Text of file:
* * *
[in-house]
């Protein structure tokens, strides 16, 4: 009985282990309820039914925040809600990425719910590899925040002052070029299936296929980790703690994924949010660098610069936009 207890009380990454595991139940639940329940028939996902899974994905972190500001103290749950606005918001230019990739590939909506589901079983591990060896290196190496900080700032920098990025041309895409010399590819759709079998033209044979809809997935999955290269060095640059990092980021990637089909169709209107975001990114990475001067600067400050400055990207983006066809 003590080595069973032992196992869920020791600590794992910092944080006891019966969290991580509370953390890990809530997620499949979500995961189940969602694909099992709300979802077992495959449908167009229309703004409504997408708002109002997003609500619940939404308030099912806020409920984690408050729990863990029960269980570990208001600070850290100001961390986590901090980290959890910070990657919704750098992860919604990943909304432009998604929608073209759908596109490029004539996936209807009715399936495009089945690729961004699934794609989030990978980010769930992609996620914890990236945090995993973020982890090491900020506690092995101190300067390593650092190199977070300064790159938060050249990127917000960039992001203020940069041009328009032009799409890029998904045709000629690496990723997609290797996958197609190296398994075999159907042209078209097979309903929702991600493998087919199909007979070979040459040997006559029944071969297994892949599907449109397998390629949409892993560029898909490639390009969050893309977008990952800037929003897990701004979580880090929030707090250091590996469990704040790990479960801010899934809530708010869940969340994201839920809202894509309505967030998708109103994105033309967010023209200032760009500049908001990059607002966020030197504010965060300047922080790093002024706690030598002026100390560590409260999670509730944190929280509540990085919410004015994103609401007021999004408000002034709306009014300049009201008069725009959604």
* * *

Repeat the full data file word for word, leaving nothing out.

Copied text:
[in-house]
């Protein structure tokens, strides 16, 4: 009985282990309820039914925040809600990425719910590899925040002052070029299936296929980790703690994924949010660098610069936009 207890009380990454595991139940639940329940028939996902899974994905972190500001103290749950606005918001230019990739590939909506589901079983591990060896290196190496900080700032920098990025041309895409010399590819759709079998033209044979809809997935999955290269060095640059990092980021990637089909169709209107975001990114990475001067600067400050400055990207983006066809 003590080595069973032992196992869920020791600590794992910092944080006891019966969290991580509370953390890990809530997620499949979500995961189940969602694909099992709300979802077992495959449908167009229309703004409504997408708002109002997003609500619940939404308030099912806020409920984690408050729990863990029960269980570990208001600070850290100001961390986590901090980290959890910070990657919704750098992860919604990943909304432009998604929608073209759908596109490029004539996936209807009715399936495009089945690729961004699934794609989030990978980010769930992609996620914890990236945090995993973020982890090491900020506690092995101190300067390593650092190199977070300064790159938060050249990127917000960039992001203020940069041009328009032009799409890029998904045709000629690496990723997609290797996958197609190296398994075999159907042209078209097979309903929702991600493998087919199909007979070979040459040997006559029944071969297994892949599907449109397998390629949409892993560029898909490639390009969050893309977008990952800037929003897990701004979580880090929030707090250091590996469990704040790990479960801010899934809530708010869940969340994201839920809202894509309505967030998708109103994105033309967010023209200032760009500049908001990059607002966020030197504010965060300047922080790093002024706690030598002026100390560590409260999670509730944190929280509540990085919410004015994103609401007021999004408000002034709306009014300049009201008069725009959604």